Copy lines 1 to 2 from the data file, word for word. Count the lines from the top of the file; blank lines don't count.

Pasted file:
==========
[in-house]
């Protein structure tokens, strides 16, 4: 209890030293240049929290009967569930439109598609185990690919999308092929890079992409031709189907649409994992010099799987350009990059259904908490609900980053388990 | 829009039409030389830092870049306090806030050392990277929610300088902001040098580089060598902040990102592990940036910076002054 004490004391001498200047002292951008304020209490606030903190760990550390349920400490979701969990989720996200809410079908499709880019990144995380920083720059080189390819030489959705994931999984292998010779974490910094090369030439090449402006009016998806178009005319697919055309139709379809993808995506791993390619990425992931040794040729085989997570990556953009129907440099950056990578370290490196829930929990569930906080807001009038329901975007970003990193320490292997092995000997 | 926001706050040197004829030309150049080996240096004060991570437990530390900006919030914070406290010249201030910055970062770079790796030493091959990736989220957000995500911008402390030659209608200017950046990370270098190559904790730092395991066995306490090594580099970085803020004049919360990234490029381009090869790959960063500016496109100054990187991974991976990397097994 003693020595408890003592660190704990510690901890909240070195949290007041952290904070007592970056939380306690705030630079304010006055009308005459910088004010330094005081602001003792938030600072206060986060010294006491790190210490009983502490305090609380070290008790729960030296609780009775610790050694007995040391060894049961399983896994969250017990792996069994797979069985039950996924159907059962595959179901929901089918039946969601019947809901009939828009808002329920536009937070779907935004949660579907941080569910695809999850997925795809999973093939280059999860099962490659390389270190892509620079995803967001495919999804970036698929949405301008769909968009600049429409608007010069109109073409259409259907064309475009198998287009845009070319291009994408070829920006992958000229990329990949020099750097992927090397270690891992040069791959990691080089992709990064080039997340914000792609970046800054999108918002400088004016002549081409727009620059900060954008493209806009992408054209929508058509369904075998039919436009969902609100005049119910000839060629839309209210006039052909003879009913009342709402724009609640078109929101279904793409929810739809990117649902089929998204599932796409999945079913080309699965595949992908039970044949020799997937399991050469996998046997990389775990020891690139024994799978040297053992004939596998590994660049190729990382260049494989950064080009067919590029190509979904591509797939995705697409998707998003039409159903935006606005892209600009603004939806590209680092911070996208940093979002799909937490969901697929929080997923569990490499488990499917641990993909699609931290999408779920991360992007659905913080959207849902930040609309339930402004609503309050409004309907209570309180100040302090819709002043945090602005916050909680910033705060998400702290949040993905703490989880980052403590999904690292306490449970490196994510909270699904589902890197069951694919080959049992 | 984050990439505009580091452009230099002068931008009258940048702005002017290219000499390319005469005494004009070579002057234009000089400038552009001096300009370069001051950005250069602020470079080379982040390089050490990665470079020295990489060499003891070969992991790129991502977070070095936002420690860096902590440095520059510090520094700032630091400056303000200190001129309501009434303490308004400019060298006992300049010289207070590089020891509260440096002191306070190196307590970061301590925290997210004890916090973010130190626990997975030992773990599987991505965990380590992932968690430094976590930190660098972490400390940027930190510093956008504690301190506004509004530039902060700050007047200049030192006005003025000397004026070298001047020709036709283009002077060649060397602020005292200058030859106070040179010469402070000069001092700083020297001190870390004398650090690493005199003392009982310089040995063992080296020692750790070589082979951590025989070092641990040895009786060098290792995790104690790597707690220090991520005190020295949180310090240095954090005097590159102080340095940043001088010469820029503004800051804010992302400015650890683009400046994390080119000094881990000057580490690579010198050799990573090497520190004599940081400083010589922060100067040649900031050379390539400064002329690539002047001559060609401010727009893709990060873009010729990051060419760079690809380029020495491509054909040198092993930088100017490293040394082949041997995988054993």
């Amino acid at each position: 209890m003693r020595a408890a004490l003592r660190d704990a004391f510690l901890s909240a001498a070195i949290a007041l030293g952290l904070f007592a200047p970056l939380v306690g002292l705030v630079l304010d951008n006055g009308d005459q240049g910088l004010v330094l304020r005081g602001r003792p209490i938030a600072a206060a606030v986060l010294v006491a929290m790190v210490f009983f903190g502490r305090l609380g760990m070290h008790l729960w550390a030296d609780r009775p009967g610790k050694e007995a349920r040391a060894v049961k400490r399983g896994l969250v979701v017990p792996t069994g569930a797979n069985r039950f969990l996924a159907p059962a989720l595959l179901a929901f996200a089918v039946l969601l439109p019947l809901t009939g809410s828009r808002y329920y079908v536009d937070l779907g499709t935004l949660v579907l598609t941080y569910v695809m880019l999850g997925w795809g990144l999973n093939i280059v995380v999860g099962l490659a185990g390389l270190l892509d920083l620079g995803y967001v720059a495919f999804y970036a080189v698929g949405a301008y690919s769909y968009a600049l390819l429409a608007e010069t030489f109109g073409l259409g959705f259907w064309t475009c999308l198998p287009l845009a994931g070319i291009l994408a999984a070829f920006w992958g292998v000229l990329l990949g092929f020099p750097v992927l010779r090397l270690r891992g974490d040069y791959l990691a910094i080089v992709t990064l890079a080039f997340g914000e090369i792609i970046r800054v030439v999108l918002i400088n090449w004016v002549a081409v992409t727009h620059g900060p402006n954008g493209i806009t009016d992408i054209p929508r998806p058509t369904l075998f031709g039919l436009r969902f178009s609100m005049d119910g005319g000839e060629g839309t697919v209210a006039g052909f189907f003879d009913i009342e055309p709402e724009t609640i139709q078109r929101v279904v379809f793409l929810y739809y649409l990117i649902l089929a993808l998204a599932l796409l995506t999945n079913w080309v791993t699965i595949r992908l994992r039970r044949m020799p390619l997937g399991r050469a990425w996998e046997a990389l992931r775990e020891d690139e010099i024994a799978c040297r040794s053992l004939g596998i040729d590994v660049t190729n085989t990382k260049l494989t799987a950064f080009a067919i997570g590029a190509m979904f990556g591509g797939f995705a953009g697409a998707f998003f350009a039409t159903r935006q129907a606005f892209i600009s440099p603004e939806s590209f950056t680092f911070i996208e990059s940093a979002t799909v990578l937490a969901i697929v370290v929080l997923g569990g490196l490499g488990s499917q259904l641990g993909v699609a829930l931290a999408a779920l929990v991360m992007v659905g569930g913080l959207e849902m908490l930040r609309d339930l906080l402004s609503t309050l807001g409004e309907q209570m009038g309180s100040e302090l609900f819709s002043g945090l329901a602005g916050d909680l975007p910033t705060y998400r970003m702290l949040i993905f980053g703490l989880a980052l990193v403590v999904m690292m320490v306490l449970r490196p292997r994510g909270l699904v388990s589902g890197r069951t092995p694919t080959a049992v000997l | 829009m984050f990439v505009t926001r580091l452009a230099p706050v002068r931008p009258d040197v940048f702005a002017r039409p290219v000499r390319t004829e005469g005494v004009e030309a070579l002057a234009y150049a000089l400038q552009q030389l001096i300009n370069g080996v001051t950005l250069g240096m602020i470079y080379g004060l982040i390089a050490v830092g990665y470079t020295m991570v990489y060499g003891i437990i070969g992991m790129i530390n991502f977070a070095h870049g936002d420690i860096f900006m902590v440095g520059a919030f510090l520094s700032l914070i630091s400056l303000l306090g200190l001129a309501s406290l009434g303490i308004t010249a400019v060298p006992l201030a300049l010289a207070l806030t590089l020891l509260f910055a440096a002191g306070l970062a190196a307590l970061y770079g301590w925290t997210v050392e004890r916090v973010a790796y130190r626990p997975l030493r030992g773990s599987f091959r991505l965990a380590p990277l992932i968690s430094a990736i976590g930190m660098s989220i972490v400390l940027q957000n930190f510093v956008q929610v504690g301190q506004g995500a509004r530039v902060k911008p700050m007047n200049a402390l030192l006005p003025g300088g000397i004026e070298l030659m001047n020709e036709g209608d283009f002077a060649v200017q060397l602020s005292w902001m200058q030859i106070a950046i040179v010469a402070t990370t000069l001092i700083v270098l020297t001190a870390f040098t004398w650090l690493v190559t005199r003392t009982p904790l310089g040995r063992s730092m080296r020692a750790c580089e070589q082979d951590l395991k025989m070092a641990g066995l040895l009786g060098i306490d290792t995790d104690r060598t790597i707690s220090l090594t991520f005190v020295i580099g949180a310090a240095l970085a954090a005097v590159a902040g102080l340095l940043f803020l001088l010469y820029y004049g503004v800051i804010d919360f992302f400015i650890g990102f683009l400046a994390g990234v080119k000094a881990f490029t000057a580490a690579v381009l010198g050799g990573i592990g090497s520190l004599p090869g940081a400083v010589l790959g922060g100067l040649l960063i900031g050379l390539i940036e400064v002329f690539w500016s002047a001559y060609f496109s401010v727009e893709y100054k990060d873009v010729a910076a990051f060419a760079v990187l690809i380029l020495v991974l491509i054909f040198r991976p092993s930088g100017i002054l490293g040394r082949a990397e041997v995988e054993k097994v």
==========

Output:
[in-house]
């Protein structure tokens, strides 16, 4: 209890030293240049929290009967569930439109598609185990690919999308092929890079992409031709189907649409994992010099799987350009990059259904908490609900980053388990 | 829009039409030389830092870049306090806030050392990277929610300088902001040098580089060598902040990102592990940036910076002054 004490004391001498200047002292951008304020209490606030903190760990550390349920400490979701969990989720996200809410079908499709880019990144995380920083720059080189390819030489959705994931999984292998010779974490910094090369030439090449402006009016998806178009005319697919055309139709379809993808995506791993390619990425992931040794040729085989997570990556953009129907440099950056990578370290490196829930929990569930906080807001009038329901975007970003990193320490292997092995000997 | 926001706050040197004829030309150049080996240096004060991570437990530390900006919030914070406290010249201030910055970062770079790796030493091959990736989220957000995500911008402390030659209608200017950046990370270098190559904790730092395991066995306490090594580099970085803020004049919360990234490029381009090869790959960063500016496109100054990187991974991976990397097994 003693020595408890003592660190704990510690901890909240070195949290007041952290904070007592970056939380306690705030630079304010006055009308005459910088004010330094005081602001003792938030600072206060986060010294006491790190210490009983502490305090609380070290008790729960030296609780009775610790050694007995040391060894049961399983896994969250017990792996069994797979069985039950996924159907059962595959179901929901089918039946969601019947809901009939828009808002329920536009937070779907935004949660579907941080569910695809999850997925795809999973093939280059999860099962490659390389270190892509620079995803967001495919999804970036698929949405301008769909968009600049429409608007010069109109073409259409259907064309475009198998287009845009070319291009994408070829920006992958000229990329990949020099750097992927090397270690891992040069791959990691080089992709990064080039997340914000792609970046800054999108918002400088004016002549081409727009620059900060954008493209806009992408054209929508058509369904075998039919436009969902609100005049119910000839060629839309209210006039052909003879009913009342709402724009609640078109929101279904793409929810739809990117649902089929998204599932796409999945079913080309699965595949992908039970044949020799997937399991050469996998046997990389775990020891690139024994799978040297053992004939596998590994660049190729990382260049494989950064080009067919590029190509979904591509797939995705697409998707998003039409159903935006606005892209600009603004939806590209680092911070996208940093979002799909937490969901697929929080997923569990490499488990499917641990993909699609931290999408779920991360992007659905913080959207849902930040609309339930402004609503309050409004309907209570309180100040302090819709002043945090602005916050909680910033705060998400702290949040993905703490989880980052403590999904690292306490449970490196994510909270699904589902890197069951694919080959049992 | 984050990439505009580091452009230099002068931008009258940048702005002017290219000499390319005469005494004009070579002057234009000089400038552009001096300009370069001051950005250069602020470079080379982040390089050490990665470079020295990489060499003891070969992991790129991502977070070095936002420690860096902590440095520059510090520094700032630091400056303000200190001129309501009434303490308004400019060298006992300049010289207070590089020891509260440096002191306070190196307590970061301590925290997210004890916090973010130190626990997975030992773990599987991505965990380590992932968690430094976590930190660098972490400390940027930190510093956008504690301190506004509004530039902060700050007047200049030192006005003025000397004026070298001047020709036709283009002077060649060397602020005292200058030859106070040179010469402070000069001092700083020297001190870390004398650090690493005199003392009982310089040995063992080296020692750790070589082979951590025989070092641990040895009786060098290792995790104690790597707690220090991520005190020295949180310090240095954090005097590159102080340095940043001088010469820029503004800051804010992302400015650890683009400046994390080119000094881990000057580490690579010198050799990573090497520190004599940081400083010589922060100067040649900031050379390539400064002329690539002047001559060609401010727009893709990060873009010729990051060419760079690809380029020495491509054909040198092993930088100017490293040394082949041997995988054993």